Artist Todd Ryan White transforms landscapes and animals

Todd Ryan White explores the Eldorado landscape, capturing plants and animals in watercolor

Todd Ryan White works from his Eldorado home studio. (Eddie Moore/Albuquerque Journal)

A product of Southern California beaches, skateboarding and punk rock, Todd Ryan White moved to New Mexico to practice “Desert Solitaire.”

Literally the title of his latest solo exhibition at Santa Fe’s Hecho Gallery, White once taught graphic design at Boston’s Museum School of Fine Arts.

Spare renderings of floating plants, insects and animals, these watercolors represent an extreme post-COVID shift from excess to simplicity. Now living in Eldorado outside of Santa Fe, White explores the landscapes and animals surrounding his home, often juxtaposing them with geometric abstract forms in a dream-like vision.

These aren’t the warm-and-fuzzy critters of Beatrix Potter fame. White instead focuses his gaze on snakes and moths, as well as cacti and dandelions.

“I felt like the moth kept coming back as a symbol of transformation,” White said in a telephone interview. “The butterfly is the transformation of the day; the moth is the transformation of the night. I felt like I was turning the moth into a butterfly.

“I failed at a rabbit,” he added. “It really wasn’t good enough.”

The detail is reminiscent of botanical prints. The landscapes sprang from photographs White took at Ghost Ranch.

His mother was an art school student who dropped out when she gave birth to him. But she gave her son private lessons beginning in the fourth grade.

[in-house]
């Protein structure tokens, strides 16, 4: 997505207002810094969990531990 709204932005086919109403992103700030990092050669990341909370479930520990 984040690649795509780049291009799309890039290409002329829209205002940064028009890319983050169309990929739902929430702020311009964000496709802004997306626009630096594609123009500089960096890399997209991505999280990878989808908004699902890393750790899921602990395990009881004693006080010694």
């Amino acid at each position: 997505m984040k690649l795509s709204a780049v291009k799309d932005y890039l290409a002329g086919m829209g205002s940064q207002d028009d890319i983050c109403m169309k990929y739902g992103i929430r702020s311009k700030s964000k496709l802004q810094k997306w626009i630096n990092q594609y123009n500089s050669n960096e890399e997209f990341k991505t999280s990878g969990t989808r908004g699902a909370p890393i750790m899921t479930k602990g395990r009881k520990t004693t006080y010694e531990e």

White cites influences ranging from the late Arroyo Hondo artist Ken Price, known for his abstract clay figures and prints, botanical illustration and, of course, Georgia O’Keeffe.

“I’ve been to Ghost Ranch multiple times,” he said.

His last extensive show took place at Santa Fe’s Form & Concept in 2019.

Those pieces were large – one spanned 10-by-15-feet – and dense with detail, lines and historical references. He spent up to five years working on them, then COVID hit.

The pandemic allowed him to slow down and reflect.

“My artwork has always been volatile; always trying to say a lot about culture and violence,” he said.

As he began his new work, he suspended the cacti and weeds in space, but he didn’t like the look, so he gave them geometric containers.

“It was like an abduction, like an alien pulling the plant from the ground,” he said.

Artist Todd Ryan White explores the Eldorado landscape, capturing plants and animals in watercolor. (Eddie Moore/Albuquerque Journal)

White taught at the old College of Santa Fe beginning in 2010. He and his wife own Good Folk, a folk art gallery in Santa Fe. In 2020, the New Mexico Museum of Art featured his work in its Alcove Gallery.

White also plays drums and sings with the band Heretical Sect.

“We wear masks, we wear hoods,” he said, “so people don’t know who we are. It’s like performance art.”

“No matter what I do, I always come back to” art, he said. “I feel like there’s always room for growth. I feel like I can be in touch with myself and the world around me. It’s kind of a spiritual practice.”

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